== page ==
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under this Act, we were unable to locate any discussion of the reasons for the inclusion of this language.

I hope this information is helpful. Please let me know if I can be of further



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(1) District Director having jurisdiction over the area where the naturalized citizen resides reviews the evidence and reports to Regional Commissioner.

(2) Regional Commissioner prepares "affidavit of good cause" stating why action should be taken to denaturalize (remove the citizenship) of the naturalized citizen. (3) Affidavit of good cause is forwarded to the General Counsel of the Immigration Service and INS headquarters in Washington.

(4) INS General Counsel recommends to Justice Department Criminal Division that proceedings be initiated to revoke citizenship.

(5) Criminal Division, if it concurs in the recommendation, advises U.S. Attorney having jurisdiction over the area where the naturalized citizen resides to file a suit in U.S. District Court seeking to have the naturalization revoked.

(6) Naturalized citizen has full rights of appeal through judicial system. (If successful in having citizenship revoked, INS then must initiate separate proceedings to deport the alien).


(1) An "Order to show cause" is issued by the Immigration Service District having jurisdiction over the area where the alien resides. The document describes the charges against the alien and sets forth the legal basis as to why the individual is deportable. The alien is instructed to report to the Immigration Service office on a specified date for a hearing on the charges before an administrative hearing officer, (immigration judge).

(2) Hearing is held, with the burden of proof on the Government to show that the alien is deportable. Deportability must be shown by clear, covincing and unequivocal evidence (as set forth by the Supreme Court).

(3) The hearing officer renders a decision.

(4) The decision can be appealed by either the alien or the Government to the Board of Immigration Appeals. The Board is composed of a five-man panel within the Justice Department. It is not under the jurisdiction of the Commissioner of Immigration.

(5) If the Board rules against the alien, he can obtain judicial review before the U.S. Circuit Court of Appeals. The petition for judicial review results in an automatic stay of execution of the deportation order. The Government cannot appeal an adverse ruling by the Board.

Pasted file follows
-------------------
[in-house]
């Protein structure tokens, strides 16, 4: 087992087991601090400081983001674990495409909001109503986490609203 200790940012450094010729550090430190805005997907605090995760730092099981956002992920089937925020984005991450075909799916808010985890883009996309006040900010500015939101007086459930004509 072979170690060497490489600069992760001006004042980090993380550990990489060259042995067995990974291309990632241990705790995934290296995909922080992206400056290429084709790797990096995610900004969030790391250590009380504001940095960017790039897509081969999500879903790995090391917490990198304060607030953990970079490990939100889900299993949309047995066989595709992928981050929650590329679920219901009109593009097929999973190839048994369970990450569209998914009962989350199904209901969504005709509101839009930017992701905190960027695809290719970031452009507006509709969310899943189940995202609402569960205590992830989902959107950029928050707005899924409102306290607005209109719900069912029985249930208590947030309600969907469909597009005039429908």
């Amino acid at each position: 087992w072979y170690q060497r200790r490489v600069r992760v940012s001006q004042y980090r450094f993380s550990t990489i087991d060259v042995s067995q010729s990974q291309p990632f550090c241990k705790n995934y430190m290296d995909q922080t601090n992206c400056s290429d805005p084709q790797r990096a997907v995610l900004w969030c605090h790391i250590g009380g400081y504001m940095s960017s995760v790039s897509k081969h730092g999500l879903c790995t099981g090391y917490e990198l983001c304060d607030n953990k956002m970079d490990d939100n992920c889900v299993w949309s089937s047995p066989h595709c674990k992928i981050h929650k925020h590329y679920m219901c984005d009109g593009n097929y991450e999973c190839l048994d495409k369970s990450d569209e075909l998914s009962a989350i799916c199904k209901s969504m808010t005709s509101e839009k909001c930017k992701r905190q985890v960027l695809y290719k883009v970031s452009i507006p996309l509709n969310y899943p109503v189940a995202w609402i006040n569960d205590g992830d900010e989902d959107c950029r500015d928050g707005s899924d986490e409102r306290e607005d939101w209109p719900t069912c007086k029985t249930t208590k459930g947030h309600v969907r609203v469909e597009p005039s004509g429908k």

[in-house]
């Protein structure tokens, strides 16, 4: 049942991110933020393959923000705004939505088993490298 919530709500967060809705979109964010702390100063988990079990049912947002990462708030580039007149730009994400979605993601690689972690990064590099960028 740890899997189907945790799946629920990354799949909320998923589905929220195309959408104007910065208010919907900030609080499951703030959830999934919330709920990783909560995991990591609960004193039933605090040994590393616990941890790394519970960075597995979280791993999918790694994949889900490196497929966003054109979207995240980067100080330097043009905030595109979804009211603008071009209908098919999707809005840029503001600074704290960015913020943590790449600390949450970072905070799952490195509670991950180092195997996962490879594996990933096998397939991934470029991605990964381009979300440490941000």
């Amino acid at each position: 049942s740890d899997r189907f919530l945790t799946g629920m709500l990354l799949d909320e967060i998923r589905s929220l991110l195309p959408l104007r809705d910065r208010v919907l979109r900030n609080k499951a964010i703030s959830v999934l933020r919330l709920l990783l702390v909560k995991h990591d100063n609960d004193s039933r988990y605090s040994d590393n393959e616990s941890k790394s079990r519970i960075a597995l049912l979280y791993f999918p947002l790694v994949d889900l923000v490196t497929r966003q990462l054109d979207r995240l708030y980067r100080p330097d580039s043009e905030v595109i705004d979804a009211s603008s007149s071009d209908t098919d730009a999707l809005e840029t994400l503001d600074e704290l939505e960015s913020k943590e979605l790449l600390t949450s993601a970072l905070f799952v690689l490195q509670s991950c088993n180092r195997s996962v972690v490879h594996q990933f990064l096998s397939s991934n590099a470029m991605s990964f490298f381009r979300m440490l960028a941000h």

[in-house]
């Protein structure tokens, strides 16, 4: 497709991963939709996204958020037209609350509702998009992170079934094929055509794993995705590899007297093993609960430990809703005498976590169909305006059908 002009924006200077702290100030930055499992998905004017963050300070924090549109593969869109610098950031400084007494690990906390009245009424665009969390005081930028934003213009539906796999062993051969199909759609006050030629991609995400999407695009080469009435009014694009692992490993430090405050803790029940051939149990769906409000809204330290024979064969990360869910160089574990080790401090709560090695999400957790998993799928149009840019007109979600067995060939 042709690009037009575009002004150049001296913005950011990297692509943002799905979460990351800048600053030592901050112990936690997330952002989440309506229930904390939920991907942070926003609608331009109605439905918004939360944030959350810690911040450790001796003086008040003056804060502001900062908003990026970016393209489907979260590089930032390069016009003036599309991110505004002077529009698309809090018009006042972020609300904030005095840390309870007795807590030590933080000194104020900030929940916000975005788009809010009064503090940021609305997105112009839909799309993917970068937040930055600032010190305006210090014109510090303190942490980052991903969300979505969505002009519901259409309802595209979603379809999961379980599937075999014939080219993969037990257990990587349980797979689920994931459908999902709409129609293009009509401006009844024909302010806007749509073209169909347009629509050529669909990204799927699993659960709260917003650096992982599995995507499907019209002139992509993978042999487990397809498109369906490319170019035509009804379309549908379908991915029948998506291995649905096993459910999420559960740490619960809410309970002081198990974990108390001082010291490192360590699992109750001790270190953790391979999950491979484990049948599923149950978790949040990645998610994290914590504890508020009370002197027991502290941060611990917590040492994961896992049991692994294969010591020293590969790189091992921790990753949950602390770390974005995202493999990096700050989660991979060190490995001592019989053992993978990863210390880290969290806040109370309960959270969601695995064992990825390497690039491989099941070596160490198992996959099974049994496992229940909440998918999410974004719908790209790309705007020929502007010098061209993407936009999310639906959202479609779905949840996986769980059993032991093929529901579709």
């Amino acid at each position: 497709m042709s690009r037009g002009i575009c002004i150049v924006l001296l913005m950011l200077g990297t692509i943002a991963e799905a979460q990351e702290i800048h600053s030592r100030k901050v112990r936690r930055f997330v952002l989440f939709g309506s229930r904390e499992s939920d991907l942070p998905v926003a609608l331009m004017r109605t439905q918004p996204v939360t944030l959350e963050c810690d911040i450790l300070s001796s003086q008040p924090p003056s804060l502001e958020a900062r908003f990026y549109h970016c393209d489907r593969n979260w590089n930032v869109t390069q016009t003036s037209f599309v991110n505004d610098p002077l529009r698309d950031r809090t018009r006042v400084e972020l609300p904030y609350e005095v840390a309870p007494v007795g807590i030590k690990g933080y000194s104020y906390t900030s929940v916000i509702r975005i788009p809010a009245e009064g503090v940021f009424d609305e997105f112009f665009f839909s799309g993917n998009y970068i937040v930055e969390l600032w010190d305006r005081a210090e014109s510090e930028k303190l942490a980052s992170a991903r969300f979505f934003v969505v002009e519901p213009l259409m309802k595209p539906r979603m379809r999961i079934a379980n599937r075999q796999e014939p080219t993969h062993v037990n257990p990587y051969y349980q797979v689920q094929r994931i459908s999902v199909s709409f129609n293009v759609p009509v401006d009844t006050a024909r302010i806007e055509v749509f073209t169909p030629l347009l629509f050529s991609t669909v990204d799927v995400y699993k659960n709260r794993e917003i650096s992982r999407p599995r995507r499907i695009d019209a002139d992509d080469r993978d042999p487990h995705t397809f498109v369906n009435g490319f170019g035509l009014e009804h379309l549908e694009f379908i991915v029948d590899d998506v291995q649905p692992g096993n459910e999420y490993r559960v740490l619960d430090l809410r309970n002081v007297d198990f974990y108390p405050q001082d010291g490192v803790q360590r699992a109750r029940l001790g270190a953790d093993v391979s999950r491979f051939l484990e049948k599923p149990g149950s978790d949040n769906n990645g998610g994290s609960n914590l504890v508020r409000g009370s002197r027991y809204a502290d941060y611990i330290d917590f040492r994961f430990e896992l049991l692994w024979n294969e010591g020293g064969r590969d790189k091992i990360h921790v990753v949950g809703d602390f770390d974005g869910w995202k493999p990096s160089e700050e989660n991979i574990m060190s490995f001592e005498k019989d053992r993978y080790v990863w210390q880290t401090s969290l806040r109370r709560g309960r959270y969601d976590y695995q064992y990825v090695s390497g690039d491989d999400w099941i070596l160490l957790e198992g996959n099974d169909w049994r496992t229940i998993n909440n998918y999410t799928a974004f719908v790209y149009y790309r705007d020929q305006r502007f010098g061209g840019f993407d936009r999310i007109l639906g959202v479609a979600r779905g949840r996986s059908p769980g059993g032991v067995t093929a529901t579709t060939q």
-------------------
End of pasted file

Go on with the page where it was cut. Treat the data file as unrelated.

(6) If the Court of Appeals rules against the alien, he may petition the Supreme Court to review the decision.

(7) When appeals through the court system have been exhausted, the Immigration Service approaches the country to which the alien is to be deported requesting that his return be accepted. (Inquiries may have been initiated earlier on this matter.) (8) When a country agrees to accept return of the alien, he is removed to that nation at U.S. Government expense.






Case No. 77-2668-Civ-NCR

The Government seeks to strip defendant of his American citizenship granted in 1970. Basically the Government charges that defendant lied on his application for a visa in 1949, particularly in not disclosing he served as a guard at the death camp at Treblinka during World War II. Further, the Government charges he participated in atrocities at Treblinka, precluding him from having the good moral character necessary to become an American citizen. Defendant, originally a Ukrainian, contends that he was not a guard voluntarily but he was forced to be one as a prisoner

of war of Nazi Germany and denies committing any atrocities at Treblinka or elsewhere.1


Defendant Fedorenko came to America in 1949 and has been a respectable resident ever since. Following his arrival he worked on a farm in Connecticut. After a year he worked in a factory in Waterbury and then went to work for Scovill, a manufacturer of brass and copper products; he worked there, usually as a foundry worker, for 20 years until his retirement. He was emphatically described by fellowworkers at Scovill as an "excellent" worker who did not speak unkindly of anyone; that he was so good a worker he had no problems and was a "real gentleman" with no apparent prejudices of any type. The union representative at Scovill testified strongly as to his reliability and performance-a man who never put in a grievance and never had one filed against him. His foreman described defendant as a man who did his job well and cheerfully-a very conscientious and a very good worker.2 The court accepts these appraisals as accurately reflecting defendant's work-life and personal life for 29 years.